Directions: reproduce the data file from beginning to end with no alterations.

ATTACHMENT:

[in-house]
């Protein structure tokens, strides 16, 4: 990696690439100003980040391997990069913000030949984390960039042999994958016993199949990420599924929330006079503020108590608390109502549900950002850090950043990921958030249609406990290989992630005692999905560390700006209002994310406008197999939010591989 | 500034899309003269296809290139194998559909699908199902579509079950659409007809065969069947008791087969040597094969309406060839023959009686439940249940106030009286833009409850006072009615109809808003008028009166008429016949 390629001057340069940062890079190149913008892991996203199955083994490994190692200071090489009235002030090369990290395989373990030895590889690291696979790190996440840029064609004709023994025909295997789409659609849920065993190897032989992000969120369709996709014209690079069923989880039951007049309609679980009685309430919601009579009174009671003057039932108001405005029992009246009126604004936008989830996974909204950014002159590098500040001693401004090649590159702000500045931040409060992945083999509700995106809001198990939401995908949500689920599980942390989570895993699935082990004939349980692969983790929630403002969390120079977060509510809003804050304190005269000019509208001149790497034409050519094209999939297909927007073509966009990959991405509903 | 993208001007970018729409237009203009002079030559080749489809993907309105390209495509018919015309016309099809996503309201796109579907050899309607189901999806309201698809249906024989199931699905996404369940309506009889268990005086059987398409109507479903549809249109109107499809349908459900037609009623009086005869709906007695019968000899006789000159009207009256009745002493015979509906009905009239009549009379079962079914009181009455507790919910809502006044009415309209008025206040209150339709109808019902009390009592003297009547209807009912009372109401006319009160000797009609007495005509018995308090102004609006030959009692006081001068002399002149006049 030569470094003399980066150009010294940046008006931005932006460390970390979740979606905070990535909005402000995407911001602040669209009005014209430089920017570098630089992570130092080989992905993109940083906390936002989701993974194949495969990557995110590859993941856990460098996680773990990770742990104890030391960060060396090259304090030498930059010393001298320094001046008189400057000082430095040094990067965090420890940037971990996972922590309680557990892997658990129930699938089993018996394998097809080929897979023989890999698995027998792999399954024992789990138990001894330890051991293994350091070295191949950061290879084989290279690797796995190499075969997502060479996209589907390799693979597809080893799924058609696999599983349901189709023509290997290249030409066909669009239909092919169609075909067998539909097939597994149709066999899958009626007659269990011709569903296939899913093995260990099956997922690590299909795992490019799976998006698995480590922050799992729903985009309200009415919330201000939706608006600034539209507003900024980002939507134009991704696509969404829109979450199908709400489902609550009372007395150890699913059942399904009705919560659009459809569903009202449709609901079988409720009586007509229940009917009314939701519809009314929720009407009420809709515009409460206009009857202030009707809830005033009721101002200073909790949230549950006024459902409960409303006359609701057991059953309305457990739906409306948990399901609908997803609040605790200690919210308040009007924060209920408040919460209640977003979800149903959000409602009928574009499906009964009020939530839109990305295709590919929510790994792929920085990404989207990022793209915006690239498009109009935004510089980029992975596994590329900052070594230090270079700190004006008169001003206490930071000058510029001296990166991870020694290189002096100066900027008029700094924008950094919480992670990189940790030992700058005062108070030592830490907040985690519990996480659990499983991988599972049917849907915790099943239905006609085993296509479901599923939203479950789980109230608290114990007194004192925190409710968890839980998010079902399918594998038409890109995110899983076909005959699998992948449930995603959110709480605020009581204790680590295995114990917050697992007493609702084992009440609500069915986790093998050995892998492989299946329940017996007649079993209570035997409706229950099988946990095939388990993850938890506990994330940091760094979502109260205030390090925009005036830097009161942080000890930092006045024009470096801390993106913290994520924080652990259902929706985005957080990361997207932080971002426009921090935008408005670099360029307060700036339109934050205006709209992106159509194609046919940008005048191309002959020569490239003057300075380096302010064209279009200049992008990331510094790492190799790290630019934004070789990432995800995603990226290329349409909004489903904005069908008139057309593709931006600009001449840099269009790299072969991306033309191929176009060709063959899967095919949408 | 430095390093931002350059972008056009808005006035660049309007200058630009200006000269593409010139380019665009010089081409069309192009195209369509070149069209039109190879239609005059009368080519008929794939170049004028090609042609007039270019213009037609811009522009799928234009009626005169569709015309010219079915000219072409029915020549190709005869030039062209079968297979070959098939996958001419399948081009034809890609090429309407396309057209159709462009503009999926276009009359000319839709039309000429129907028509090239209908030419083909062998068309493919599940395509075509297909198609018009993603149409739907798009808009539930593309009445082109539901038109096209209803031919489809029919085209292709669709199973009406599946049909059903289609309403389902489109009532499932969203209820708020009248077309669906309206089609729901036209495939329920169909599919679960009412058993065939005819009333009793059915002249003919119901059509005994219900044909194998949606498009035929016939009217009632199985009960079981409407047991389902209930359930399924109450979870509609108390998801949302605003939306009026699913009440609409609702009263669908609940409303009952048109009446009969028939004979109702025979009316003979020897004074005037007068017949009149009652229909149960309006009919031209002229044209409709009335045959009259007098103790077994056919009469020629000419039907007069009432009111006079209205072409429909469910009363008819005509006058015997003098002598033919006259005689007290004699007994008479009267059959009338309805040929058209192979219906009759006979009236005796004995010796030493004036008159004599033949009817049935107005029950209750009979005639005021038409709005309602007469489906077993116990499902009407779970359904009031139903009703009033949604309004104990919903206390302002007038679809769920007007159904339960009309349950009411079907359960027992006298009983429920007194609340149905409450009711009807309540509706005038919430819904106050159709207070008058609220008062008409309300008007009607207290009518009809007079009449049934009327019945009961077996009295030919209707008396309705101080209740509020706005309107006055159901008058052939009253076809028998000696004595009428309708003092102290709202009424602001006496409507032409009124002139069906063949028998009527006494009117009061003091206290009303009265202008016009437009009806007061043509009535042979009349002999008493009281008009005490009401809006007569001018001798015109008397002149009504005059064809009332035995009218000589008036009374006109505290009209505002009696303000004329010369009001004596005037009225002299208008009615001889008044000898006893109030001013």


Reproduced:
[in-house]
């Protein structure tokens, strides 16, 4: 990696690439100003980040391997990069913000030949984390960039042999994958016993199949990420599924929330006079503020108590608390109502549900950002850090950043990921958030249609406990290989992630005692999905560390700006209002994310406008197999939010591989 | 500034899309003269296809290139194998559909699908199902579509079950659409007809065969069947008791087969040597094969309406060839023959009686439940249940106030009286833009409850006072009615109809808003008028009166008429016949 390629001057340069940062890079190149913008892991996203199955083994490994190692200071090489009235002030090369990290395989373990030895590889690291696979790190996440840029064609004709023994025909295997789409659609849920065993190897032989992000969120369709996709014209690079069923989880039951007049309609679980009685309430919601009579009174009671003057039932108001405005029992009246009126604004936008989830996974909204950014002159590098500040001693401004090649590159702000500045931040409060992945083999509700995106809001198990939401995908949500689920599980942390989570895993699935082990004939349980692969983790929630403002969390120079977060509510809003804050304190005269000019509208001149790497034409050519094209999939297909927007073509966009990959991405509903 | 993208001007970018729409237009203009002079030559080749489809993907309105390209495509018919015309016309099809996503309201796109579907050899309607189901999806309201698809249906024989199931699905996404369940309506009889268990005086059987398409109507479903549809249109109107499809349908459900037609009623009086005869709906007695019968000899006789000159009207009256009745002493015979509906009905009239009549009379079962079914009181009455507790919910809502006044009415309209008025206040209150339709109808019902009390009592003297009547209807009912009372109401006319009160000797009609007495005509018995308090102004609006030959009692006081001068002399002149006049 030569470094003399980066150009010294940046008006931005932006460390970390979740979606905070990535909005402000995407911001602040669209009005014209430089920017570098630089992570130092080989992905993109940083906390936002989701993974194949495969990557995110590859993941856990460098996680773990990770742990104890030391960060060396090259304090030498930059010393001298320094001046008189400057000082430095040094990067965090420890940037971990996972922590309680557990892997658990129930699938089993018996394998097809080929897979023989890999698995027998792999399954024992789990138990001894330890051991293994350091070295191949950061290879084989290279690797796995190499075969997502060479996209589907390799693979597809080893799924058609696999599983349901189709023509290997290249030409066909669009239909092919169609075909067998539909097939597994149709066999899958009626007659269990011709569903296939899913093995260990099956997922690590299909795992490019799976998006698995480590922050799992729903985009309200009415919330201000939706608006600034539209507003900024980002939507134009991704696509969404829109979450199908709400489902609550009372007395150890699913059942399904009705919560659009459809569903009202449709609901079988409720009586007509229940009917009314939701519809009314929720009407009420809709515009409460206009009857202030009707809830005033009721101002200073909790949230549950006024459902409960409303006359609701057991059953309305457990739906409306948990399901609908997803609040605790200690919210308040009007924060209920408040919460209640977003979800149903959000409602009928574009499906009964009020939530839109990305295709590919929510790994792929920085990404989207990022793209915006690239498009109009935004510089980029992975596994590329900052070594230090270079700190004006008169001003206490930071000058510029001296990166991870020694290189002096100066900027008029700094924008950094919480992670990189940790030992700058005062108070030592830490907040985690519990996480659990499983991988599972049917849907915790099943239905006609085993296509479901599923939203479950789980109230608290114990007194004192925190409710968890839980998010079902399918594998038409890109995110899983076909005959699998992948449930995603959110709480605020009581204790680590295995114990917050697992007493609702084992009440609500069915986790093998050995892998492989299946329940017996007649079993209570035997409706229950099988946990095939388990993850938890506990994330940091760094979502109260205030390090925009005036830097009161942080000890930092006045024009470096801390993106913290994520924080652990259902929706985005957080990361997207932080971002426009921090935008408005670099360029307060700036339109934050205006709209992106159509194609046919940008005048191309002959020569490239003057300075380096302010064209279009200049992008990331510094790492190799790290630019934004070789990432995800995603990226290329349409909004489903904005069908008139057309593709931006600009001449840099269009790299072969991306033309191929176009060709063959899967095919949408 | 430095390093931002350059972008056009808005006035660049309007200058630009200006000269593409010139380019665009010089081409069309192009195209369509070149069209039109190879239609005059009368080519008929794939170049004028090609042609007039270019213009037609811009522009799928234009009626005169569709015309010219079915000219072409029915020549190709005869030039062209079968297979070959098939996958001419399948081009034809890609090429309407396309057209159709462009503009999926276009009359000319839709039309000429129907028509090239209908030419083909062998068309493919599940395509075509297909198609018009993603149409739907798009808009539930593309009445082109539901038109096209209803031919489809029919085209292709669709199973009406599946049909059903289609309403389902489109009532499932969203209820708020009248077309669906309206089609729901036209495939329920169909599919679960009412058993065939005819009333009793059915002249003919119901059509005994219900044909194998949606498009035929016939009217009632199985009960079981409407047991389902209930359930399924109450979870509609108390998801949302605003939306009026699913009440609409609702009263669908609940409303009952048109009446009969028939004979109702025979009316003979020897004074005037007068017949009149009652229909149960309006009919031209002229044209409709009335045959009259007098103790077994056919009469020629000419039907007069009432009111006079209205072409429909469910009363008819005509006058015997003098002598033919006259005689007290004699007994008479009267059959009338309805040929058209192979219906009759006979009236005796004995010796030493004036008159004599033949009817049935107005029950209750009979005639005021038409709005309602007469489906077993116990499902009407779970359904009031139903009703009033949604309004104990919903206390302002007038679809769920007007159904339960009309349950009411079907359960027992006298009983429920007194609340149905409450009711009807309540509706005038919430819904106050159709207070008058609220008062008409309300008007009607207290009518009809007079009449049934009327019945009961077996009295030919209707008396309705101080209740509020706005309107006055159901008058052939009253076809028998000696004595009428309708003092102290709202009424602001006496409507032409009124002139069906063949028998009527006494009117009061003091206290009303009265202008016009437009009806007061043509009535042979009349002999008493009281008009005490009401809006007569001018001798015109008397002149009504005059064809009332035995009218000589008036009374006109505290009209505002009696303000004329010369009001004596005037009225002299208008009615001889008044000898006893109030001013």